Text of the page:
Working from home: practical recommendations for employers
The past two years have shown us that a relatively large number of work tasks can be carried out remotely. While some employers and employees have welcomed the opportunity to return to the office, others have retained teleworking as a normal mode of operation. Unfortunately, the Czech labour and tax legislation is far from being sufficient to set up a simple and clear teleworking regime. Employers are thus often exposed to the risk of sanctions from the Labour Inspectorate or tax authorities, the potential amount of which increases with the frequency of work from home. The trend towards more teleworking is to be expected given the current state of the pandemic, so the following article provides an overview of basic practical tips and rules.
Working from home cannot be ordered
The employer is obliged to provide the employee with premises for the performance of work – a workplace – or to agree with the employee on another place where the work will be performed. Because of this statutory provision, working from home cannot be unilaterally ordered, even though in some cases ordinary work premises have been closed by mandate or by the employer's decision in response to the pandemic. Teleworking can therefore only be introduced by agreement with the employee, which should be in writing, as is customary in labour law and desirable for the agreement to be demonstrable.
If the employer fails to reach an agreement with the employee, there is no other solution at the time of the closure of the workplace than to apply a modification of one of the obstacles to work.
Need to modify the place of work
If the employer wants to agree with the employee on work from home, the place of work agreed in the employment contract must be examined. If the employee's home is outside the agreed place of work, the place of work must be modified, again in writing.
We recommend that due consideration be given to the formulation of the place of work, as it has implications for other areas such as OHS, compensation, etc.
The employer may even allow the employee to work from home abroad. However, we would like to point out here the possible complicated implications abroad, which vary widely even within EU countries and may lead to foreign obligations for the employer, such as foreign payroll management with local tax and insurance contributions, the need to comply with local working conditions, immigration obligations or the obligation to tax part of the employer's profits abroad.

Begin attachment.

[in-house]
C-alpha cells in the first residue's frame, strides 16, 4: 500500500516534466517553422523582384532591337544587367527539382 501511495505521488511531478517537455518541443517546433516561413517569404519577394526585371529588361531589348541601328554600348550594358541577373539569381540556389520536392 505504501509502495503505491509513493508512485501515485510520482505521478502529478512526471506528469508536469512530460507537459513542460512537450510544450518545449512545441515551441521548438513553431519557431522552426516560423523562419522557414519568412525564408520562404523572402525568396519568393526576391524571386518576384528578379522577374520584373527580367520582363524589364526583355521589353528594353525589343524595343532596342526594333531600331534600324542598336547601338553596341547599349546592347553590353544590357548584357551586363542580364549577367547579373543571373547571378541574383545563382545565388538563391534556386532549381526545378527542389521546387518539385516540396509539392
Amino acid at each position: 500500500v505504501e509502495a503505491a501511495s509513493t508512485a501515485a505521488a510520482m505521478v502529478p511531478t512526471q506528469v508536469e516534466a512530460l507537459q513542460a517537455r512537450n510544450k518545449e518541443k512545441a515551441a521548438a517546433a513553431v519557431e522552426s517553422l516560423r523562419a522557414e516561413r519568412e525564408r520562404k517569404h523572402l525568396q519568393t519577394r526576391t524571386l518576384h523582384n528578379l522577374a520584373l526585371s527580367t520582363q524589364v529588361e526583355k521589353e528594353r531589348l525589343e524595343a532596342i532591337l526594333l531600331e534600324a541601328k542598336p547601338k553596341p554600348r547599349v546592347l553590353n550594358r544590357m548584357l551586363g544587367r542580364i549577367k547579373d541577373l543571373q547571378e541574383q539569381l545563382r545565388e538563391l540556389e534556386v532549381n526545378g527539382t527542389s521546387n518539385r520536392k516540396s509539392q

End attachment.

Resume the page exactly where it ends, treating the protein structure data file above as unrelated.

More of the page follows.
Reimbursement of expenses and their tax implications
Dependent work is performed at the employer's expense. Therefore, if the employee incurs additional expenses due to working from home, such as increased energy consumption or wear and tear on their own equipment (chair, desk, PC), they should document these expenses for the employer and the employer will reimburse them. Such claims under the Labour Code then enjoy a favourable tax treatment (for the employer it is a tax-deductible expense and for the employee it is not taxable). However, such claims must be properly documented. In most cases, therefore, they must be the actual expenditure of the individual employee.
The above essentially implies the practical unworkability of the favourable tax treatment. In our experience, documenting the actual expenses of each employee is administratively prohibitive and disproportionate to the potential tax benefit. Unfortunately, the current tax rules and their interpretations do not allow for any other alternative to allow for a favourable tax treatment.
Thus, in practice, employers often proceed by setting a fixed amount, for example, per day of teleworking, which is clearly identified in the employment documentation as a contribution to cover any additional expenses associated with work from home. However, this allowance is subject to taxation and related levies. In our view, such an allowance can be regarded as a tax-deductible expense for the employer in certain circumstances.
We recommend paying attention to how the allowance is communicated to the employees, as they are still entitled to account for their actual expenses and the employer is obliged to provide them as such.
Working hours, provision of meal allowance
From a practical point of view, we recommend that the working hours of employees who work from home be explicitly set so that the employer can guarantee their availability within a certain timeframe.
In our opinion, this is also necessary if the employer plans to provide employees with a tax-advantaged meal allowance, which is limited by the requirement to prove that they have worked part of the specified working hours.
SUMMARY: Recommended practice
Based on the above, we recommend that the employer should appropriately address teleworking through a combination of the following documents, the wording of which will be essential in the event of any inspections by the authorities. This also applies to teleworking as a benefit and as the only possibility of continuing to work, e.g. when the workplace is closed.
1. Negotiating a written agreement on teleworking or an amendment to the employment contract. This must be done with each employee separately.
We recommend that the agreement to work from home and the employer's right to request a return to the workplace, the place of work or the working hours be regulated here.
2. Establishing an internal regulation in which the employer regulates the general conditions for working from home. Through this unilateral measure, the employer may not in any way curtail the rights of employees.
Here we recommend setting out the general conditions under which teleworking is allowed, the amount of compensation for increased employee costs, the OSH policy, and so on.